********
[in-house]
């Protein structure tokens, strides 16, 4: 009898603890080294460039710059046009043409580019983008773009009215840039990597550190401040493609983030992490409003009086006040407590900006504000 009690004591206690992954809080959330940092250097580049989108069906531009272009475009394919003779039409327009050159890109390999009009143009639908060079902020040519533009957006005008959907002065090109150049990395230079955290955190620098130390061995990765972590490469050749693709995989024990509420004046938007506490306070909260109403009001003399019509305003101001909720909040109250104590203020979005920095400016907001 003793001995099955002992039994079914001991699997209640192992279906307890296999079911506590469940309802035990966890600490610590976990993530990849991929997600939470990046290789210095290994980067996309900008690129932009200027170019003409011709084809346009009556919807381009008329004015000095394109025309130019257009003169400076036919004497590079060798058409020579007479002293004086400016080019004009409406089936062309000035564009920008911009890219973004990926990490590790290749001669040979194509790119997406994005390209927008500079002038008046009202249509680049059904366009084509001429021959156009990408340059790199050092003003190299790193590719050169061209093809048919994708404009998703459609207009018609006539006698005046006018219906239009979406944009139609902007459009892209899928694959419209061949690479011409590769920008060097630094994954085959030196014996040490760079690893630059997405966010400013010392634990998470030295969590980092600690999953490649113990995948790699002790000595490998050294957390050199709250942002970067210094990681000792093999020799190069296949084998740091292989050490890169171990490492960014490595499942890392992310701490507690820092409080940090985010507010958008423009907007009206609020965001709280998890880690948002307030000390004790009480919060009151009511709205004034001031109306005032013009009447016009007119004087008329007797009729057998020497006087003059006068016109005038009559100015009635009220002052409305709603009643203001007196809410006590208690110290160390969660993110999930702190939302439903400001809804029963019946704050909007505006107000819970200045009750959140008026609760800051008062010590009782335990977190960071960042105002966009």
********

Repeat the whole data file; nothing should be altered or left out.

[in-house]
């Protein structure tokens, strides 16, 4: 009898603890080294460039710059046009043409580019983008773009009215840039990597550190401040493609983030992490409003009086006040407590900006504000 009690004591206690992954809080959330940092250097580049989108069906531009272009475009394919003779039409327009050159890109390999009009143009639908060079902020040519533009957006005008959907002065090109150049990395230079955290955190620098130390061995990765972590490469050749693709995989024990509420004046938007506490306070909260109403009001003399019509305003101001909720909040109250104590203020979005920095400016907001 003793001995099955002992039994079914001991699997209640192992279906307890296999079911506590469940309802035990966890600490610590976990993530990849991929997600939470990046290789210095290994980067996309900008690129932009200027170019003409011709084809346009009556919807381009008329004015000095394109025309130019257009003169400076036919004497590079060798058409020579007479002293004086400016080019004009409406089936062309000035564009920008911009890219973004990926990490590790290749001669040979194509790119997406994005390209927008500079002038008046009202249509680049059904366009084509001429021959156009990408340059790199050092003003190299790193590719050169061209093809048919994708404009998703459609207009018609006539006698005046006018219906239009979406944009139609902007459009892209899928694959419209061949690479011409590769920008060097630094994954085959030196014996040490760079690893630059997405966010400013010392634990998470030295969590980092600690999953490649113990995948790699002790000595490998050294957390050199709250942002970067210094990681000792093999020799190069296949084998740091292989050490890169171990490492960014490595499942890392992310701490507690820092409080940090985010507010958008423009907007009206609020965001709280998890880690948002307030000390004790009480919060009151009511709205004034001031109306005032013009009447016009007119004087008329007797009729057998020497006087003059006068016109005038009559100015009635009220002052409305709603009643203001007196809410006590208690110290160390969660993110999930702190939302439903400001809804029963019946704050909007505006107000819970200045009750959140008026609760800051008062010590009782335990977190960071960042105002966009």